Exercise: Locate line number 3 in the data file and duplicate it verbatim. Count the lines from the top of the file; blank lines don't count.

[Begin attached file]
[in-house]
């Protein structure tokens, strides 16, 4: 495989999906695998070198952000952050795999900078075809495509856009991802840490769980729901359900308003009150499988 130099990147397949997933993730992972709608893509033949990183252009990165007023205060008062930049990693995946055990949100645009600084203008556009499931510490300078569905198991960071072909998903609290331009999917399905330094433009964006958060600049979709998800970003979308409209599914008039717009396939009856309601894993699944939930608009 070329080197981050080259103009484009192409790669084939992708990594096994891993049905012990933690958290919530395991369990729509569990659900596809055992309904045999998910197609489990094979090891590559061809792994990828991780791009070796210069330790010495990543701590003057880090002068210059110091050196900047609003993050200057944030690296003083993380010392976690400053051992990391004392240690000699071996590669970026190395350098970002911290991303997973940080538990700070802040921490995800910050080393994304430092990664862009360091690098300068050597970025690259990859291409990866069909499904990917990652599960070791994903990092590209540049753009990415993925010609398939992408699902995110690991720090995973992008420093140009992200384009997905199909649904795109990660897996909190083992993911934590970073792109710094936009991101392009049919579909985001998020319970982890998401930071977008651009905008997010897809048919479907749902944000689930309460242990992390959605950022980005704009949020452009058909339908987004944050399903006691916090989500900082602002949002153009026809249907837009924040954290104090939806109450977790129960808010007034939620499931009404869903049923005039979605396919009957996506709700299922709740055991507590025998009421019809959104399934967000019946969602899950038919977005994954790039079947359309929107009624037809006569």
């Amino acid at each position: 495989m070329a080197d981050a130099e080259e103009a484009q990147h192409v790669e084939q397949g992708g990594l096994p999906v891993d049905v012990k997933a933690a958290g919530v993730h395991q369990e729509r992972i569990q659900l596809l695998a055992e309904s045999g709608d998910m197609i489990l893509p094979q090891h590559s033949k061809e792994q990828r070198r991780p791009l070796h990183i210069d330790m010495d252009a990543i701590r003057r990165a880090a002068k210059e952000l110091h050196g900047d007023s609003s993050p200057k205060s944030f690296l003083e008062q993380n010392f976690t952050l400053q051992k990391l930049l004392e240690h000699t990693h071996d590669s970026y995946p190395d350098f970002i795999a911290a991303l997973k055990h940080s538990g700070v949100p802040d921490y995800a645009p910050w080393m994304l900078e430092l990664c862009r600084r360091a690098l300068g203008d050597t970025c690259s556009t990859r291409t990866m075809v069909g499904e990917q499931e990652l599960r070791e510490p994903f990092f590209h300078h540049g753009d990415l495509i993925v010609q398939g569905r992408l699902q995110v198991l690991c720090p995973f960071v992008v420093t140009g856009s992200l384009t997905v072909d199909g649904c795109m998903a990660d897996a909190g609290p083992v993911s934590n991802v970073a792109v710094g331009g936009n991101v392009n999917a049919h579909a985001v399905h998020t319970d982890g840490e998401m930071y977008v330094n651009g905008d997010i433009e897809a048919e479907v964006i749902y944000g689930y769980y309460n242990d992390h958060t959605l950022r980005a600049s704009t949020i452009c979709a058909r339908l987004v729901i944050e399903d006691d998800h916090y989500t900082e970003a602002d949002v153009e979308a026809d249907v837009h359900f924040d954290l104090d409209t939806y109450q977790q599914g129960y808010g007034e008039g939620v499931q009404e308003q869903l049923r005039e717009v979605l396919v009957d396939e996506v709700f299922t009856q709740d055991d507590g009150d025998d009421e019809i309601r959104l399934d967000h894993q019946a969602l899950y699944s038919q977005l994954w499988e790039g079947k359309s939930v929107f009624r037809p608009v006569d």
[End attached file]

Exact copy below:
């Amino acid at each position: 495989m070329a080197d981050a130099e080259e103009a484009q990147h192409v790669e084939q397949g992708g990594l096994p999906v891993d049905v012990k997933a933690a958290g919530v993730h395991q369990e729509r992972i569990q659900l596809l695998a055992e309904s045999g709608d998910m197609i489990l893509p094979q090891h590559s033949k061809e792994q990828r070198r991780p791009l070796h990183i210069d330790m010495d252009a990543i701590r003057r990165a880090a002068k210059e952000l110091h050196g900047d007023s609003s993050p200057k205060s944030f690296l003083e008062q993380n010392f976690t952050l400053q051992k990391l930049l004392e240690h000699t990693h071996d590669s970026y995946p190395d350098f970002i795999a911290a991303l997973k055990h940080s538990g700070v949100p802040d921490y995800a645009p910050w080393m994304l900078e430092l990664c862009r600084r360091a690098l300068g203008d050597t970025c690259s556009t990859r291409t990866m075809v069909g499904e990917q499931e990652l599960r070791e510490p994903f990092f590209h300078h540049g753009d990415l495509i993925v010609q398939g569905r992408l699902q995110v198991l690991c720090p995973f960071v992008v420093t140009g856009s992200l384009t997905v072909d199909g649904c795109m998903a990660d897996a909190g609290p083992v993911s934590n991802v970073a792109v710094g331009g936009n991101v392009n999917a049919h579909a985001v399905h998020t319970d982890g840490e998401m930071y977008v330094n651009g905008d997010i433009e897809a048919e479907v964006i749902y944000g689930y769980y309460n242990d992390h958060t959605l950022r980005a600049s704009t949020i452009c979709a058909r339908l987004v729901i944050e399903d006691d998800h916090y989500t900082e970003a602002d949002v153009e979308a026809d249907v837009h359900f924040d954290l104090d409209t939806y109450q977790q599914g129960y808010g007034e008039g939620v499931q009404e308003q869903l049923r005039e717009v979605l396919v009957d396939e996506v709700f299922t009856q709740d055991d507590g009150d025998d009421e019809i309601r959104l399934d967000h894993q019946a969602l899950y699944s038919q977005l994954w499988e790039g079947k359309s939930v929107f009624r037809p608009v006569d």